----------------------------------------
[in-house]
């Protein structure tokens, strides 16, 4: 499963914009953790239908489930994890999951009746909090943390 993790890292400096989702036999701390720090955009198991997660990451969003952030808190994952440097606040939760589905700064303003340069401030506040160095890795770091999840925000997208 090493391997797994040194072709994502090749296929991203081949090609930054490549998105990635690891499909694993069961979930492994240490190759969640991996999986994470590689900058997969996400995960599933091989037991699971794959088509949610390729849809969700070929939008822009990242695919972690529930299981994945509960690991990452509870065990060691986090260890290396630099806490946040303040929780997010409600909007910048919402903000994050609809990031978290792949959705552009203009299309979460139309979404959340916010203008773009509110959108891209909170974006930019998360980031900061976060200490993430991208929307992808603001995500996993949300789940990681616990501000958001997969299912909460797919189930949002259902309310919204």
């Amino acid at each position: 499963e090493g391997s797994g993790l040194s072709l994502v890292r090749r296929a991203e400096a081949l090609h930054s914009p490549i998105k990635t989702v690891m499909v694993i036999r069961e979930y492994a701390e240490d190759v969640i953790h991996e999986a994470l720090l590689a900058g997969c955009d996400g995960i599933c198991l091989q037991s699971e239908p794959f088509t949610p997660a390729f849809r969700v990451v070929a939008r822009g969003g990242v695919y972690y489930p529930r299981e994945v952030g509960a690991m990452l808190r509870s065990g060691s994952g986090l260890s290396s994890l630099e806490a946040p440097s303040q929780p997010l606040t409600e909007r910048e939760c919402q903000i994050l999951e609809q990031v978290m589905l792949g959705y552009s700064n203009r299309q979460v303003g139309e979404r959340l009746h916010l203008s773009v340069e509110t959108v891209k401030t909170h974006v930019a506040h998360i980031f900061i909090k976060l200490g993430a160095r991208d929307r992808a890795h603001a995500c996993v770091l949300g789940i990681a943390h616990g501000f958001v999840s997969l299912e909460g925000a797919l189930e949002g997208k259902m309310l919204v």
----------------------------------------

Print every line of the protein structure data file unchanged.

[in-house]
């Protein structure tokens, strides 16, 4: 499963914009953790239908489930994890999951009746909090943390 993790890292400096989702036999701390720090955009198991997660990451969003952030808190994952440097606040939760589905700064303003340069401030506040160095890795770091999840925000997208 090493391997797994040194072709994502090749296929991203081949090609930054490549998105990635690891499909694993069961979930492994240490190759969640991996999986994470590689900058997969996400995960599933091989037991699971794959088509949610390729849809969700070929939008822009990242695919972690529930299981994945509960690991990452509870065990060691986090260890290396630099806490946040303040929780997010409600909007910048919402903000994050609809990031978290792949959705552009203009299309979460139309979404959340916010203008773009509110959108891209909170974006930019998360980031900061976060200490993430991208929307992808603001995500996993949300789940990681616990501000958001997969299912909460797919189930949002259902309310919204």
């Amino acid at each position: 499963e090493g391997s797994g993790l040194s072709l994502v890292r090749r296929a991203e400096a081949l090609h930054s914009p490549i998105k990635t989702v690891m499909v694993i036999r069961e979930y492994a701390e240490d190759v969640i953790h991996e999986a994470l720090l590689a900058g997969c955009d996400g995960i599933c198991l091989q037991s699971e239908p794959f088509t949610p997660a390729f849809r969700v990451v070929a939008r822009g969003g990242v695919y972690y489930p529930r299981e994945v952030g509960a690991m990452l808190r509870s065990g060691s994952g986090l260890s290396s994890l630099e806490a946040p440097s303040q929780p997010l606040t409600e909007r910048e939760c919402q903000i994050l999951e609809q990031v978290m589905l792949g959705y552009s700064n203009r299309q979460v303003g139309e979404r959340l009746h916010l203008s773009v340069e509110t959108v891209k401030t909170h974006v930019a506040h998360i980031f900061i909090k976060l200490g993430a160095r991208d929307r992808a890795h603001a995500c996993v770091l949300g789940i990681a943390h616990g501000f958001v999840s997969l299912e909460g925000a797919l189930e949002g997208k259902m309310l919204v």